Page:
A carpet of monarch butterflies covers the forest floor of El Rosario Butterfly Sanctuary, in Michoacán, Mexico, on March 12, after a strong snow storm hit from 8 to March 9, 2016. The storm hit the mountains of Central Mexico, creating havoc in the wintering colonies of monarch butterflies just as they were starting their migration back north to the USA and Canada.Climate change is creating an increase of these unusual weather events, representing one of the biggest challenges for these actually resilient insects during their hibernation.

Photograph: Jaime Roj

What ISIS Left Behind

People - First Prize, Singles

Five-year-old Maha and her family fled from the village Hawija outside Mosul, Iraq, seven days ago. The fear of so-called Islamic State and the lack of food forced them to leave their home, her mother says. Now Maha lays on a dirty mattress in the overcrowded transit center in Debaga’s refugee camp. “I do not dream and I'm not afraid of anything anymore,” Maha says quietly while her mother's hand strokes her hair. After two years under Islamic State control, Iraqi and Kurdish troops launched an operation in October 2016 to retake Iraq's second largest city and last IS stronghold in the country: Mosul. This was a task that would prove far more difficult than anyone imagined. 2

Photograph: Magnus Wennman/Aftonbladet

Praying for a miracle – mental health problems in disabling environments in Africa

People - Second Prize, Singles

Hellen (41) lives with a mental health problem. Her illness developed later in life. In developing countries, over 80 percent of people living with mental health problems do not receive any treatment. In African countries, treatment often comes in the form of prayer from a pastor or traditional healer. Modern medicine is available to very few. A mental health problem often means relegation to the margins of society; life in mental health facilities often doing more harm than good, and coming attached with crippling social stigma. Cultural beliefs and associations that link mental disorders to witchcraft are deeply rooted in some communities.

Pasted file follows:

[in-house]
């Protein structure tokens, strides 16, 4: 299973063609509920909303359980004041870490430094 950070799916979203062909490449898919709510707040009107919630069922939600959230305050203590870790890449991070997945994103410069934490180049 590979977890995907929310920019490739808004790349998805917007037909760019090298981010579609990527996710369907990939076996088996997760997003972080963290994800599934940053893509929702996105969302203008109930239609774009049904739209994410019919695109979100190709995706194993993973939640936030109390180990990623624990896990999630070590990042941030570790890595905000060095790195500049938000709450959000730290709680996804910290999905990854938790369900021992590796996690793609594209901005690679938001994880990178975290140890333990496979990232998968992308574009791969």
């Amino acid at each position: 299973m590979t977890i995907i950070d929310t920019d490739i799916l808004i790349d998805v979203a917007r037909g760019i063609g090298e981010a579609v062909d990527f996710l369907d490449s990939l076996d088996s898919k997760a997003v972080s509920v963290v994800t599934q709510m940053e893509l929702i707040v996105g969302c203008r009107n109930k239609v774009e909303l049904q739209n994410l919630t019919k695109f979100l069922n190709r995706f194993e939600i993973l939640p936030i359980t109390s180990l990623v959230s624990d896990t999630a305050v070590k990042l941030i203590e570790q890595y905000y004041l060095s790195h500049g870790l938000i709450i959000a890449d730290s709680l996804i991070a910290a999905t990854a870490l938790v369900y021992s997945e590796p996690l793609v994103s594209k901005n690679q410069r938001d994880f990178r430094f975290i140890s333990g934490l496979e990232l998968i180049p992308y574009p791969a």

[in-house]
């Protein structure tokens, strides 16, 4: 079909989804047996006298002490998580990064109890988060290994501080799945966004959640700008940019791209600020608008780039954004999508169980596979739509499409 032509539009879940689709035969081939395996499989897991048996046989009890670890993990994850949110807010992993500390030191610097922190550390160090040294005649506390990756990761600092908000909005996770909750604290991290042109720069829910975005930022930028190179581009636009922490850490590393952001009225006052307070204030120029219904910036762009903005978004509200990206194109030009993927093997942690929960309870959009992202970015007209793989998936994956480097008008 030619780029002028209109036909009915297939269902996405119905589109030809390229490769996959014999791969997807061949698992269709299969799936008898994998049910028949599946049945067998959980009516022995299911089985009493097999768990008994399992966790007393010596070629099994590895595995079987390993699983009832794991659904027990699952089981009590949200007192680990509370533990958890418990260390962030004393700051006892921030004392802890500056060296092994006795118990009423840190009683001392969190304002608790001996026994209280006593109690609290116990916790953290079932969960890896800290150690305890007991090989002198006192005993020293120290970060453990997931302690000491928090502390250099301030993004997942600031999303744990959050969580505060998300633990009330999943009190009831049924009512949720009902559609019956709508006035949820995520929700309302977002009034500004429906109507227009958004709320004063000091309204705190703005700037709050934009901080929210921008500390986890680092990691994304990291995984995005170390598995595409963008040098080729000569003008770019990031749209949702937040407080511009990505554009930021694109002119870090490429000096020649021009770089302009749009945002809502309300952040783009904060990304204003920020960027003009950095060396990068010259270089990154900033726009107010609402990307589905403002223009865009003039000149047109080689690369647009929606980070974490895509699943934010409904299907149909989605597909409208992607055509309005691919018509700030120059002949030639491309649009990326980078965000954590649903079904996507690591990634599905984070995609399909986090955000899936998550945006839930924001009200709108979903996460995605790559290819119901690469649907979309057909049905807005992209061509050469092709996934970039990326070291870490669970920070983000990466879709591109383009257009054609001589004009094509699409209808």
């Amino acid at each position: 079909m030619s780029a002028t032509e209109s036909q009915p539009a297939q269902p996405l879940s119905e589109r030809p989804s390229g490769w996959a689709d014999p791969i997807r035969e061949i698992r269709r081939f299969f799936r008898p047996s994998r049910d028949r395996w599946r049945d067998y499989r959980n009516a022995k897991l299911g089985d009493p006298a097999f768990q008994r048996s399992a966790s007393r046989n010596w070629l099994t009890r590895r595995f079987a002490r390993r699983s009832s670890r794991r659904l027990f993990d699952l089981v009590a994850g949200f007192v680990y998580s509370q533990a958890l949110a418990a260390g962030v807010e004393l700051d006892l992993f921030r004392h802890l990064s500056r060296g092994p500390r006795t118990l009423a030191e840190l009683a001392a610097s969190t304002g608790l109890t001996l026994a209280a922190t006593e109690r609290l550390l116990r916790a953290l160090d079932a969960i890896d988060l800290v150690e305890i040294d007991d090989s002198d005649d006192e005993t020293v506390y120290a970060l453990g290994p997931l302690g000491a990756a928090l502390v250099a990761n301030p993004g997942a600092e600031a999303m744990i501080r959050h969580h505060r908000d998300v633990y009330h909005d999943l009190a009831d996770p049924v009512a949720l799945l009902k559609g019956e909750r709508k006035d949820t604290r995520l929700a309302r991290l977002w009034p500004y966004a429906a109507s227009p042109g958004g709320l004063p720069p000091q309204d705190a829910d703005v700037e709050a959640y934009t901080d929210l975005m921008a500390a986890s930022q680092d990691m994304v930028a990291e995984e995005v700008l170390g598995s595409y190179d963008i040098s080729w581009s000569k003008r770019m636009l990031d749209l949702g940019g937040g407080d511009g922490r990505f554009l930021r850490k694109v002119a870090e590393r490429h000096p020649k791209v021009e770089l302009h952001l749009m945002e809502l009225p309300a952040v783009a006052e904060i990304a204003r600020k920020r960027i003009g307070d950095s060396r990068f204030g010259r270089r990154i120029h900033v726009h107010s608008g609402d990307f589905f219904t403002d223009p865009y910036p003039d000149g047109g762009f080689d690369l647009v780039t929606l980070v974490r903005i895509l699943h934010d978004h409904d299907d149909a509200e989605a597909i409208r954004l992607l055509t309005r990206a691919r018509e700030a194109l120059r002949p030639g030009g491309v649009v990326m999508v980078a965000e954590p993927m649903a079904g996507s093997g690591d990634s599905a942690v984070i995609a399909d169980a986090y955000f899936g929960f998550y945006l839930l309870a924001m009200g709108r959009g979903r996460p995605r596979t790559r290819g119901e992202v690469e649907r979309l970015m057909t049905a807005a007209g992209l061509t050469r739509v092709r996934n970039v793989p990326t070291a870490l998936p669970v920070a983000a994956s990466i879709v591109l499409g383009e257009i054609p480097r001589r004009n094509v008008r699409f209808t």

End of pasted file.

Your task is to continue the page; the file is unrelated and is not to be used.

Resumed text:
Photograph: Robin Hammond/NOOR Images for Witness Change

Fidelity
<pPeople - Third Prize, Singles

A woman strokes a girl’s head as she rests on her lap whilst sitting on a sofa in a police station in Camaguey, Cuba, on 12 February 2016, with a portrait of Fidel Castro hanging above them. Fidel Alejandro Castro Ruz was a Cuban revolutionary and politician who governed the Republic of Cuba as prime minister from 1959 to 1976 and then as president from 1976 to 2008.

Photograph: Kristina Kormilitsyna/Kommersant Newspaper

Pakistan Bomb Blast

Spot News - First Prize, Singles

Lawyers help their injured colleagues after a bomb explosion in Quetta, Pakistan, on August 8, 2016. Seventy people were killed when a bomb exploded outside a civil hospital where a crowd of lawyers and journalists had gathered to mourn Bilal Anwar Kasi, a senior lawyer who had been assassinated hours earlier.

Photograph: Jamal Taraqai/European Pressphoto Agency

Medics Assist a Wounded Girl

Spot News - Second Prize, Singles

A Syrian girl cries out as a wounded child lies next to her at a makeshift hospital on September 12 2016. She had been injured in reported government airstrikes on the rebel-held town of Douma, east of Damascus, Syria.

Photograph: Abd Doumany/Agence France-Presse

Battle For Mosul

Spot News - Third Prize, Singles

A car bomb explodes next to Iraqi special forces armored vehicles as they advance towards Islamic State-held territory in Mosul, Iraq, on November 16 2016. The Iraqi Special Operations Forces, also known as the Golden Division, is the Iraqi unit that leads the fight against the Islamic State with the support of the airstrikes of the Coalition Forces. They were the first forces to enter the Islamic State-held city of Mosul in November 2016.

<pPhotograph: Felipe Dana/The Associated Press